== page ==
You may not think about your toilet that much. Why should you? As long as it’s working and doing what it’s meant to be doing, then there really isn’t a lot to think about. When your toilet starts to go wrong, however, then there is a lot to think about. This is where your plumbing skills may come in handy, no matter how basic they may happen to be, and you may have to consider investing in some replacement parts for your toilet.
Take the wax ring, for example. The wax ring sits beneath your toilet and they are meant to last for many years, but time and toilet flushing wait for no man (or woman) and eventually that wax ring is going to fail. Sometimes it happens sooner than others, but either way, it needs to be fixed.
What is the wax ring?
The wax ring is literally that; a ring of sticky wax. It helps to form a watertight seal between the sewer pipe and the bottom of the toilet. It shouldn’t really need any maintenance and, if you’re lucky, can last for 30 years or more. If you’ re not so lucky, the wax can dry out and fail, crumbling away, and that means it needs to be replaced. If you notice water leaking from under the base of your toilet it’s most likely that the wax ring has indeed failed, and this is especially true if the toilet is wobbly when you sit on it.
The good news is that wax rings for toilets are not expensive. As well as a new ring, you’ll need an adjustable wrench, a putty knife, paper towels, and a bucket. Then you can begin!
Drain It Down And Disconnect
To begin with, you need to drain the toilet down and disconnect it, so you’ll need to turn off the supply line that goes to the toilet. Hopefully there is a handy valve to help you do this more easily, and hopefully it will be smooth to move, but if it has been in one position for years it can be tough. Keep going though because you need to stop water from filling the cistern once it has been drained.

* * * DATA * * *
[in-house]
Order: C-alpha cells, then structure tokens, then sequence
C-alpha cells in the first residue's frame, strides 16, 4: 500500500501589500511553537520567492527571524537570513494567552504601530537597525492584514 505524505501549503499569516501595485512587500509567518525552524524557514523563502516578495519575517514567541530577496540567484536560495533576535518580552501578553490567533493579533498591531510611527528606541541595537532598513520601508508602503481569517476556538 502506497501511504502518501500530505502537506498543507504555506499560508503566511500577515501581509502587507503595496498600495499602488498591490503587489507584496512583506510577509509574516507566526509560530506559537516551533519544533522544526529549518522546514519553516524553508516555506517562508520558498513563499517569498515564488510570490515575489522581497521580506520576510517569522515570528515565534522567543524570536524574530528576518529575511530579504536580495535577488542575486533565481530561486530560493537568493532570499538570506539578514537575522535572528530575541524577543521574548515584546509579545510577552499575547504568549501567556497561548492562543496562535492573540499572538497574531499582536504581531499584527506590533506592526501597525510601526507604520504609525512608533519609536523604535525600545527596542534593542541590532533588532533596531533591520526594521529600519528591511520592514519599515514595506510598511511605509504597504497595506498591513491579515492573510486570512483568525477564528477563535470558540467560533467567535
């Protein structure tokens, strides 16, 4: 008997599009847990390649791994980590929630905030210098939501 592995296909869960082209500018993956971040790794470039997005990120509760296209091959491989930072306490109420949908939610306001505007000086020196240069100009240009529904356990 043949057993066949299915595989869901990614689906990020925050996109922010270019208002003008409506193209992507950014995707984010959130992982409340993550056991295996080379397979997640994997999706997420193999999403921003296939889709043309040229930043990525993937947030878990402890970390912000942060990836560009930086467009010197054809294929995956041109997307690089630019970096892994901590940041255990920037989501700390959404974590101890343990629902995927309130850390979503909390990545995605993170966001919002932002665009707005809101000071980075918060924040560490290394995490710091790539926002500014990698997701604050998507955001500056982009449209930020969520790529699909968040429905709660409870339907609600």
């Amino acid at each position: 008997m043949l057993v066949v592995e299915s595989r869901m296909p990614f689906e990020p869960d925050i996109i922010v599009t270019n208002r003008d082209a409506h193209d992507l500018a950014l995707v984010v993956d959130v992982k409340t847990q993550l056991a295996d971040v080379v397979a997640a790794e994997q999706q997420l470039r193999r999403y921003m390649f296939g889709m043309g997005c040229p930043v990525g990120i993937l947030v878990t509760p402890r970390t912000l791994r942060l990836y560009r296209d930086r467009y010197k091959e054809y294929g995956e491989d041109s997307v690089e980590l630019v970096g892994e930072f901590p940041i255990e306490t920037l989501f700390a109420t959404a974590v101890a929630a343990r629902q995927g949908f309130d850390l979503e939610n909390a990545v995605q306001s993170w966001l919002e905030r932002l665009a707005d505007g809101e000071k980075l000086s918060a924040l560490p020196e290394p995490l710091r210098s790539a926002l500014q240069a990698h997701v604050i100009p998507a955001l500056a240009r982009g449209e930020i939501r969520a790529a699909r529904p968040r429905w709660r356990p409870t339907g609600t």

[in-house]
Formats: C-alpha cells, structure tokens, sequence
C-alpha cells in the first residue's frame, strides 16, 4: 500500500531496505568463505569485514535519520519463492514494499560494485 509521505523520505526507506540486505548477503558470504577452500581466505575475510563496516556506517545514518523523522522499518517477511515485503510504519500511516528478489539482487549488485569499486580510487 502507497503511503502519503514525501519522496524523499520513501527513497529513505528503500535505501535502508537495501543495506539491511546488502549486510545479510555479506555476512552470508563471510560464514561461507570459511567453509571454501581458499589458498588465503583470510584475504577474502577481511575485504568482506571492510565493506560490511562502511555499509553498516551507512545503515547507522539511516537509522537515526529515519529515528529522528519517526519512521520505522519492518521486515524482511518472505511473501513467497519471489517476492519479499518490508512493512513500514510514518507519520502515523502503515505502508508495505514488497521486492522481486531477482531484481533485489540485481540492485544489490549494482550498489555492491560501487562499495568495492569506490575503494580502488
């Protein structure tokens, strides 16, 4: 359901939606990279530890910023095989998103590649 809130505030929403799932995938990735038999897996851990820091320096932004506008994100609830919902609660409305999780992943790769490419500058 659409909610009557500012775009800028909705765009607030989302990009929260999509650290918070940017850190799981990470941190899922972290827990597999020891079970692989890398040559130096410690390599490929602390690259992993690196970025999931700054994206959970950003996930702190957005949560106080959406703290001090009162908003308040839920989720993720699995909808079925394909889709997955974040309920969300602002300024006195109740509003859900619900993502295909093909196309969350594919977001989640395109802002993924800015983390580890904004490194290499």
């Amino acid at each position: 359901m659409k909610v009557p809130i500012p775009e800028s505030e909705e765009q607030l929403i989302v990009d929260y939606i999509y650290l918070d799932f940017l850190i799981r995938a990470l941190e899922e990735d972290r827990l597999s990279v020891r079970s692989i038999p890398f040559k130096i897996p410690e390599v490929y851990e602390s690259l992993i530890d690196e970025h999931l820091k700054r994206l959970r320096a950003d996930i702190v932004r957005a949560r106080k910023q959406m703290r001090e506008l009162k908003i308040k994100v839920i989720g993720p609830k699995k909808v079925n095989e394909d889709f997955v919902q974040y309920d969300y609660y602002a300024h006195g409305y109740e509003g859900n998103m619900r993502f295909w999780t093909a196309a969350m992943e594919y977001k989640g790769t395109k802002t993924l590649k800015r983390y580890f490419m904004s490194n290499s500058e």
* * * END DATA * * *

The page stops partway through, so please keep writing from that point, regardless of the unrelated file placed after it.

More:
Once done, flush the toilet to remove as much water as possible. That won’t get rid of everything, so you’ll need to bail the rest out, or soak it up in towels. Alternatively, you can use a wet vac, but not everyone has one of those to hand… Once it’s all completely empty, disconnect the water supply line (put your bucket underneath to catch the last of the water).
Remove The Toilet
The next job is to remove the toilet from the old wax ring. It should be screwed to the ground, so you’ll need to undo the screws before it goes anywhere. Gently rock and twist the toilet to get it loose of the ring and set it to one side.
Remove The Wax Ring
You’ll need a lot of elbow grease for this next stage, but it needs to be done properly to ensure that the new ring sits right (and you don’t end up with a permanently wobbly toilet). Use your putty knife to scrape away the old wax ring from both the toilet itself and the pipe fitting that connects to it from the floor – please bear in mind that if this pipe (called a flange) seems to be damaged in any way you will need to call in a plumber to help you).
Install The New Wax Ring
Depending on what type of wax ring you have purchased, you may have one that is self-adhesive, but they aren’t all like this and it isn’t strictly necessary. You can choose where to put the ring – it either needs to be placed on the bottom of the toilet or on the entrance to the flange. There is no right or wrong here; do what is easiest for you. Once the wax ring is in place, it’s time to gently lower the toilet down, making sure that all the bolt holes line up as they are meant to.
Finally, sit down on the toilet (you might want to close the lid first). Your body weight will compress the wax ring and push the toilet into its rightful place. The toilet needs to be inline with the floor, so it could take a little while.
When it is all in place, reattach the water supply line and open the valve. Flush the toilet to both refill it and to check for leaks. Assuming there are none, you’re all done.